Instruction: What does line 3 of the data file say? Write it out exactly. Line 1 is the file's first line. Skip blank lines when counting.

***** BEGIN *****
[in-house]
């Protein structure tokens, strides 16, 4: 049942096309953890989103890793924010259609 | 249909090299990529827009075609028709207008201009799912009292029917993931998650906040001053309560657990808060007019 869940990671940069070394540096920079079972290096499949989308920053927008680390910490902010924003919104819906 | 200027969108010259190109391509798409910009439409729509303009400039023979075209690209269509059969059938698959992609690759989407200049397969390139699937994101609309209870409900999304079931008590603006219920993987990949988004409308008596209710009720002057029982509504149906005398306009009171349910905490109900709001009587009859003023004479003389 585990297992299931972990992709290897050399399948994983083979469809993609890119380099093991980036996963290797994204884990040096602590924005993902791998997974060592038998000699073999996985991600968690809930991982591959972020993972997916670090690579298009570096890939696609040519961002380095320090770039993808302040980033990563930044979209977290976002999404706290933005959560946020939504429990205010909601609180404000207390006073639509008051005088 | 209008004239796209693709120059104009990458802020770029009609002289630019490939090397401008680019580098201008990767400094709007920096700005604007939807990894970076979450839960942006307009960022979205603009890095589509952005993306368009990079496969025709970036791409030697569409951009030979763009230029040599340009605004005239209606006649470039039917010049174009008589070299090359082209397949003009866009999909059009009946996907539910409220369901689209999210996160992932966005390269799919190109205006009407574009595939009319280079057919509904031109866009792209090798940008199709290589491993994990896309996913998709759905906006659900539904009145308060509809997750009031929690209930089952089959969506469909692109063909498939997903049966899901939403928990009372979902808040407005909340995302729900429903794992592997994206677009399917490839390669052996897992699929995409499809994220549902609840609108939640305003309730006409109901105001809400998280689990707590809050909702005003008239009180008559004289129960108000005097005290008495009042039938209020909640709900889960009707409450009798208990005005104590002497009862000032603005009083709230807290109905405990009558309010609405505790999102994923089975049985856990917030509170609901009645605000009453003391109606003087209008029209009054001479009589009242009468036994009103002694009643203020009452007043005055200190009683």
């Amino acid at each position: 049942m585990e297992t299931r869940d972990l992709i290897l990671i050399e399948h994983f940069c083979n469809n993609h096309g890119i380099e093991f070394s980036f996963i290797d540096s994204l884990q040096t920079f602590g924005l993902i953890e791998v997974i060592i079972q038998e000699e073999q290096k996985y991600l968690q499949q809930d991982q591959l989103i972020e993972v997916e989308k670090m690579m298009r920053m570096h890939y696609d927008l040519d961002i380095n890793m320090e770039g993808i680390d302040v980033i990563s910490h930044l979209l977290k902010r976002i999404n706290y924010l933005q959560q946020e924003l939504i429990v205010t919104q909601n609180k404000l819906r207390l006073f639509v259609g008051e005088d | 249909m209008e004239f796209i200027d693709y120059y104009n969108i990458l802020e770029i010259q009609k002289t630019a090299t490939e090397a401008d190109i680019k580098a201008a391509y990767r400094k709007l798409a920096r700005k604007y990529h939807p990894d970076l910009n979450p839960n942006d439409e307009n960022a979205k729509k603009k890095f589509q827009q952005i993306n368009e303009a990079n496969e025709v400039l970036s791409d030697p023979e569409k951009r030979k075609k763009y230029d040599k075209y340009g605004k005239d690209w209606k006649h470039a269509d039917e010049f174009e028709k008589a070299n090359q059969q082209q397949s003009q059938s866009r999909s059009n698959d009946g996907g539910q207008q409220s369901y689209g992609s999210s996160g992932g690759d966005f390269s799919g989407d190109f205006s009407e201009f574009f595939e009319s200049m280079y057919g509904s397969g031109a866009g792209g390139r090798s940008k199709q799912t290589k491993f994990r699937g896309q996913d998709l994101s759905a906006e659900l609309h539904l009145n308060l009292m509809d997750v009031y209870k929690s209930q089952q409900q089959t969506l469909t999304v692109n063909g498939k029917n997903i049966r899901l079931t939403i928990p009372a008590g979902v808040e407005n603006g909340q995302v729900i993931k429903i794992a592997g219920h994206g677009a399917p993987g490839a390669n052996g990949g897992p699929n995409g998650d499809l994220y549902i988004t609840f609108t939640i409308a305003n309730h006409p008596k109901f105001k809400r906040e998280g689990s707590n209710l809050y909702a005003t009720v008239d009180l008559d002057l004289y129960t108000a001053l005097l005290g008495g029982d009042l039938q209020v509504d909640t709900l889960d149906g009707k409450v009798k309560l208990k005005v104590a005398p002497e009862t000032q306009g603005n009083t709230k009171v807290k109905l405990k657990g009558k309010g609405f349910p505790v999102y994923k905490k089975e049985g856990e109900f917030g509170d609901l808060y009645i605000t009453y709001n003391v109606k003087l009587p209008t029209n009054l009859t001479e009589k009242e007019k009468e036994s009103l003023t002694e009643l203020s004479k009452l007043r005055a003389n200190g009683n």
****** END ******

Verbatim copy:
């Amino acid at each position: 049942m585990e297992t299931r869940d972990l992709i290897l990671i050399e399948h994983f940069c083979n469809n993609h096309g890119i380099e093991f070394s980036f996963i290797d540096s994204l884990q040096t920079f602590g924005l993902i953890e791998v997974i060592i079972q038998e000699e073999q290096k996985y991600l968690q499949q809930d991982q591959l989103i972020e993972v997916e989308k670090m690579m298009r920053m570096h890939y696609d927008l040519d961002i380095n890793m320090e770039g993808i680390d302040v980033i990563s910490h930044l979209l977290k902010r976002i999404n706290y924010l933005q959560q946020e924003l939504i429990v205010t919104q909601n609180k404000l819906r207390l006073f639509v259609g008051e005088d | 249909m209008e004239f796209i200027d693709y120059y104009n969108i990458l802020e770029i010259q009609k002289t630019a090299t490939e090397a401008d190109i680019k580098a201008a391509y990767r400094k709007l798409a920096r700005k604007y990529h939807p990894d970076l910009n979450p839960n942006d439409e307009n960022a979205k729509k603009k890095f589509q827009q952005i993306n368009e303009a990079n496969e025709v400039l970036s791409d030697p023979e569409k951009r030979k075609k763009y230029d040599k075209y340009g605004k005239d690209w209606k006649h470039a269509d039917e010049f174009e028709k008589a070299n090359q059969q082209q397949s003009q059938s866009r999909s059009n698959d009946g996907g539910q207008q409220s369901y689209g992609s999210s996160g992932g690759d966005f390269s799919g989407d190109f205006s009407e201009f574009f595939e009319s200049m280079y057919g509904s397969g031109a866009g792209g390139r090798s940008k199709q799912t290589k491993f994990r699937g896309q996913d998709l994101s759905a906006e659900l609309h539904l009145n308060l009292m509809d997750v009031y209870k929690s209930q089952q409900q089959t969506l469909t999304v692109n063909g498939k029917n997903i049966r899901l079931t939403i928990p009372a008590g979902v808040e407005n603006g909340q995302v729900i993931k429903i794992a592997g219920h994206g677009a399917p993987g490839a390669n052996g990949g897992p699929n995409g998650d499809l994220y549902i988004t609840f609108t939640i409308a305003n309730h006409p008596k109901f105001k809400r906040e998280g689990s707590n209710l809050y909702a005003t009720v008239d009180l008559d002057l004289y129960t108000a001053l005097l005290g008495g029982d009042l039938q209020v509504d909640t709900l889960d149906g009707k409450v009798k309560l208990k005005v104590a005398p002497e009862t000032q306009g603005n009083t709230k009171v807290k109905l405990k657990g009558k309010g609405f349910p505790v999102y994923k905490k089975e049985g856990e109900f917030g509170d609901l808060y009645i605000t009453y709001n003391v109606k003087l009587p209008t029209n009054l009859t001479e009589k009242e007019k009468e036994s009103l003023t002694e009643l203020s004479k009452l007043r005055a003389n200190g009683n």